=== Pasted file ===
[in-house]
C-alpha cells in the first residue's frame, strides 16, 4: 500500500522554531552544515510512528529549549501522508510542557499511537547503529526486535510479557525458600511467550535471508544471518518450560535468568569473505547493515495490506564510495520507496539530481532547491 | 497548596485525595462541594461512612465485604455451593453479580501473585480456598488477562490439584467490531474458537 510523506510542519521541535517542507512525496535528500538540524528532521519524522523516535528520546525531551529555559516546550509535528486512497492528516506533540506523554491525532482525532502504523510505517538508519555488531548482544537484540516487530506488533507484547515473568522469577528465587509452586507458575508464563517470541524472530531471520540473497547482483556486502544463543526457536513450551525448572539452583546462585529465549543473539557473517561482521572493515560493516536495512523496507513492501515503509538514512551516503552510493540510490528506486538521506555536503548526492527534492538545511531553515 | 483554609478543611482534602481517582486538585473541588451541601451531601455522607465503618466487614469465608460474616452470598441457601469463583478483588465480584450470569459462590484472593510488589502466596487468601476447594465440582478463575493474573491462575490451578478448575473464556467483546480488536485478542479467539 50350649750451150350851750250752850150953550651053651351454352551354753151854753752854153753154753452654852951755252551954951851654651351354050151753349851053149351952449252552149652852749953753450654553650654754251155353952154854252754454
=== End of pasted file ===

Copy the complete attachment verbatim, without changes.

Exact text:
[in-house]
C-alpha cells in the first residue's frame, strides 16, 4: 500500500522554531552544515510512528529549549501522508510542557499511537547503529526486535510479557525458600511467550535471508544471518518450560535468568569473505547493515495490506564510495520507496539530481532547491 | 497548596485525595462541594461512612465485604455451593453479580501473585480456598488477562490439584467490531474458537 510523506510542519521541535517542507512525496535528500538540524528532521519524522523516535528520546525531551529555559516546550509535528486512497492528516506533540506523554491525532482525532502504523510505517538508519555488531548482544537484540516487530506488533507484547515473568522469577528465587509452586507458575508464563517470541524472530531471520540473497547482483556486502544463543526457536513450551525448572539452583546462585529465549543473539557473517561482521572493515560493516536495512523496507513492501515503509538514512551516503552510493540510490528506486538521506555536503548526492527534492538545511531553515 | 483554609478543611482534602481517582486538585473541588451541601451531601455522607465503618466487614469465608460474616452470598441457601469463583478483588465480584450470569459462590484472593510488589502466596487468601476447594465440582478463575493474573491462575490451578478448575473464556467483546480488536485478542479467539 50350649750451150350851750250752850150953550651053651351454352551354753151854753752854153753154753452654852951755252551954951851654651351354050151753349851053149351952449252552149652852749953753450654553650654754251155353952154854252754454